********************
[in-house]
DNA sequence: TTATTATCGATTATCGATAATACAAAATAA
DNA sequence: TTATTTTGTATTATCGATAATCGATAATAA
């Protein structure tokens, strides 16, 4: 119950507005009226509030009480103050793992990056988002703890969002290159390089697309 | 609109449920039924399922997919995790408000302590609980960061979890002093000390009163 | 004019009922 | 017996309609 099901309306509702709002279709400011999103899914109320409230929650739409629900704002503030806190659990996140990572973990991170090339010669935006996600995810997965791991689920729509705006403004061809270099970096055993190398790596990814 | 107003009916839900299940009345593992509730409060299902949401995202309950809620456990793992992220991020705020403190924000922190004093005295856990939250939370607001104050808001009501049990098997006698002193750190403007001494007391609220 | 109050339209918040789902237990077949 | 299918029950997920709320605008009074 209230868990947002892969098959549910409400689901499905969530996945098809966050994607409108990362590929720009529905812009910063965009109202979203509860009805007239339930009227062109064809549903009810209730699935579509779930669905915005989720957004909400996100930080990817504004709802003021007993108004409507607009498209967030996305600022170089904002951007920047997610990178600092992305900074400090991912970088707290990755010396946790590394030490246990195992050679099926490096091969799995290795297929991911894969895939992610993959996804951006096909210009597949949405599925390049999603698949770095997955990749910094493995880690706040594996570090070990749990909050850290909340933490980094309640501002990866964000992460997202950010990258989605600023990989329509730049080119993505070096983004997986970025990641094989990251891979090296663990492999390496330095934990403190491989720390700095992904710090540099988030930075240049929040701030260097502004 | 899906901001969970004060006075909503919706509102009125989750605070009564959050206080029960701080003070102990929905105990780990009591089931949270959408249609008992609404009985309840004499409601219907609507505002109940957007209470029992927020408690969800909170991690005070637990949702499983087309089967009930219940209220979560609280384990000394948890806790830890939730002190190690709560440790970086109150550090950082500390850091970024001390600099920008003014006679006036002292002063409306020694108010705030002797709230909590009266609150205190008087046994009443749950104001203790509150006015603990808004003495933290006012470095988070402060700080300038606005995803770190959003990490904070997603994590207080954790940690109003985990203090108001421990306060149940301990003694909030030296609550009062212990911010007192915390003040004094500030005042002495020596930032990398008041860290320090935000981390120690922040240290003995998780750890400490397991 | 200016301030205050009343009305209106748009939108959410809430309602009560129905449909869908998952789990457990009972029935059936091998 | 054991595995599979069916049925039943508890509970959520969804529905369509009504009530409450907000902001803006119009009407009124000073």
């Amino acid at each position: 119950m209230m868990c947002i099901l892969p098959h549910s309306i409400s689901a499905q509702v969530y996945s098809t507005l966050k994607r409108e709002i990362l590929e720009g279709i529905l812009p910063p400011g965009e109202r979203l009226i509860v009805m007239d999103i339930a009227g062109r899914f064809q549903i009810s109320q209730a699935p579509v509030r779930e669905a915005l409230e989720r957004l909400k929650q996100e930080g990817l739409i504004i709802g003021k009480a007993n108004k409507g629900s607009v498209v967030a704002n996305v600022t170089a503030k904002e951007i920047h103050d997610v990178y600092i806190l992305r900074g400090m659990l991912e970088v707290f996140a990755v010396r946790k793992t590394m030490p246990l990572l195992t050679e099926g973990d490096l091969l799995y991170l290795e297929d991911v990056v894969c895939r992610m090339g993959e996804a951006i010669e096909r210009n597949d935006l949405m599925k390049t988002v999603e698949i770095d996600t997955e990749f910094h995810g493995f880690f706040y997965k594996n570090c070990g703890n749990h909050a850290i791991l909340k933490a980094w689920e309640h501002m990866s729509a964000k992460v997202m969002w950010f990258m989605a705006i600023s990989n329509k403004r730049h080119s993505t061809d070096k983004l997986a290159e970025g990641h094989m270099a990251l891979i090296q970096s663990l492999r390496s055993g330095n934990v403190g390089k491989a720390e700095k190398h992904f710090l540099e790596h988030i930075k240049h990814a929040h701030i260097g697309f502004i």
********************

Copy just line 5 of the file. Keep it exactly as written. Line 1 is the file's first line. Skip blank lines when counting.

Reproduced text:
């Amino acid at each position: 119950m209230m868990c947002i099901l892969p098959h549910s309306i409400s689901a499905q509702v969530y996945s098809t507005l966050k994607r409108e709002i990362l590929e720009g279709i529905l812009p910063p400011g965009e109202r979203l009226i509860v009805m007239d999103i339930a009227g062109r899914f064809q549903i009810s109320q209730a699935p579509v509030r779930e669905a915005l409230e989720r957004l909400k929650q996100e930080g990817l739409i504004i709802g003021k009480a007993n108004k409507g629900s607009v498209v967030a704002n996305v600022t170089a503030k904002e951007i920047h103050d997610v990178y600092i806190l992305r900074g400090m659990l991912e970088v707290f996140a990755v010396r946790k793992t590394m030490p246990l990572l195992t050679e099926g973990d490096l091969l799995y991170l290795e297929d991911v990056v894969c895939r992610m090339g993959e996804a951006i010669e096909r210009n597949d935006l949405m599925k390049t988002v999603e698949i770095d996600t997955e990749f910094h995810g493995f880690f706040y997965k594996n570090c070990g703890n749990h909050a850290i791991l909340k933490a980094w689920e309640h501002m990866s729509a964000k992460v997202m969002w950010f990258m989605a705006i600023s990989n329509k403004r730049h080119s993505t061809d070096k983004l997986a290159e970025g990641h094989m270099a990251l891979i090296q970096s663990l492999r390496s055993g330095n934990v403190g390089k491989a720390e700095k190398h992904f710090l540099e790596h988030i930075k240049h990814a929040h701030i260097g697309f502004i």